This activity introduces students to visualization capabilities available through NASA's Earth Observatory, global map collection, NASA NEO and ImageJ. Using these tools, students build several animations of satellite data that illustrate carbon pathways through the Earth system.

In this learning activity, students use a web-based geologic timeline to examine temperature, CO2 concentration, and ice cover data to investigate how climate has changed during the last 715 million years.

Set of annotated graphs indicating sea level change observed and projected (projections from IPCC 2001).

This animated visualization represents a time history of atmospheric carbon dioxide in parts per million (ppm) from 1979 to 2011, and then back in time to 800,000 years before the present.

With this carbon/temperature interactive model, students investigate the role of atmospheric carbon in the greenhouse effect using a relationship between atmospheric carbon dioxide and global temperature.

This gallery of ten temperature graphs shows global temperatures on different timescales from decades (recently measured temperatures) to centuries (reconstructed) to millions of years (modeled from ice cores).

In this visualization students can explore North American fossil fuel CO2 emissions at very fine space and time scales. The data is provided by the Vulcan emissions data project, a NASA/DOE funded effort under the North American Carbon Program (NACP).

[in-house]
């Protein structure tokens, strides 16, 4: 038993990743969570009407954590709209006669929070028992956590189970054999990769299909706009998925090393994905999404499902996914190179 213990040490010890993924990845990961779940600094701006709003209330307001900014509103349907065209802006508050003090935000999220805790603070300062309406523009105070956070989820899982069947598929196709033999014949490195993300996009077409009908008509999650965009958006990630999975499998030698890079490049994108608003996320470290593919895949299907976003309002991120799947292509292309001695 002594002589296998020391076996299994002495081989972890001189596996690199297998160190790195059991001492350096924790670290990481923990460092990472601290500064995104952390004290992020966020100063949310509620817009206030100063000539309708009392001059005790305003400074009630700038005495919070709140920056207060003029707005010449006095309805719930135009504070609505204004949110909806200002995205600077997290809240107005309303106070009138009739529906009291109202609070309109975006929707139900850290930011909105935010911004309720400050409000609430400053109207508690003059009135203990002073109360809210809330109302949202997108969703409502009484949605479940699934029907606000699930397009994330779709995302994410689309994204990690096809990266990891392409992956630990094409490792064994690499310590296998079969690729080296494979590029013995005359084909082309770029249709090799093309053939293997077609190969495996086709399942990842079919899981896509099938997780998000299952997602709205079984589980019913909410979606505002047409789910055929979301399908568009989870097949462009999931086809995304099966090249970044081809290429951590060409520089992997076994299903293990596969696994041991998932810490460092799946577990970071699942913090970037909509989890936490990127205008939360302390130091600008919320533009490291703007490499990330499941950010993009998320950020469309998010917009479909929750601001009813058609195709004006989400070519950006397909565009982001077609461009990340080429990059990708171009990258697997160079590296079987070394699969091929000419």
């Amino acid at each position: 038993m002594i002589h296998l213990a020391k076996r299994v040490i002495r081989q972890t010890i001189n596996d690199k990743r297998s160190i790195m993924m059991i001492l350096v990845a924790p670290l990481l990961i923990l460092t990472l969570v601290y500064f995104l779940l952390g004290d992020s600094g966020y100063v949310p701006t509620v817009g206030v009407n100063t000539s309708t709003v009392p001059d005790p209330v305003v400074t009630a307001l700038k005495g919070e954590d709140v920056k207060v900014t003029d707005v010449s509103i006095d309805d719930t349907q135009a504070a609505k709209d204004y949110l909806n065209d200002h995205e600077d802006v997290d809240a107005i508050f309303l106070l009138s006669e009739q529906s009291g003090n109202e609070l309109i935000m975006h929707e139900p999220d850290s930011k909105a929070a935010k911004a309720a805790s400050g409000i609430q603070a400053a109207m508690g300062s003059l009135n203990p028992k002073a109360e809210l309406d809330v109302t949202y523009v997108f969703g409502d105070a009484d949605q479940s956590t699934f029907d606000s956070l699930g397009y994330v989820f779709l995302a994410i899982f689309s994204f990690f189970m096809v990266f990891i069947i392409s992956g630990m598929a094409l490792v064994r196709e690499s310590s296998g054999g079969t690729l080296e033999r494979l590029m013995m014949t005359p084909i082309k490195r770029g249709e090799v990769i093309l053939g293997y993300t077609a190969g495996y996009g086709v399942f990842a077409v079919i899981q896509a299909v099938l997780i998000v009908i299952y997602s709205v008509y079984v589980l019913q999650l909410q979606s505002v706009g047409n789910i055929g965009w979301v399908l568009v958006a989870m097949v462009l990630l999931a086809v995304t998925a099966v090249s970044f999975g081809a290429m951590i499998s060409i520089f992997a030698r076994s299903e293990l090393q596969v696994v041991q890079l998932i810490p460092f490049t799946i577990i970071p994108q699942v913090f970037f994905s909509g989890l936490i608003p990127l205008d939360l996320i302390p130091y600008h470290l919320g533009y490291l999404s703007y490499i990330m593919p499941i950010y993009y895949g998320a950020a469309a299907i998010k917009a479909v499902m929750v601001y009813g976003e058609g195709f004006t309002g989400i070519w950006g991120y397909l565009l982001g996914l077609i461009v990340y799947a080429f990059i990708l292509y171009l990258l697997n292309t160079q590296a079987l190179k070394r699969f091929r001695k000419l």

This resource is about the urban heat island effect. Students access student-collected surface temperature data provided through the GLOBE program and analyze the data with My World GIS.

In this activity, students use Google Earth to explore global temperature changes during a recent 50 - 58 year period. They also explore, analyze, and interpret climate patterns of 13 different cities, and analyze differences between weather and climate patterns.

This short video describes how the compression of Antarctic snow into ice captures air from past atmospheres. It shows how ice cores are drilled from the Antarctic ice and prepared for shipment and subsequent analysis.

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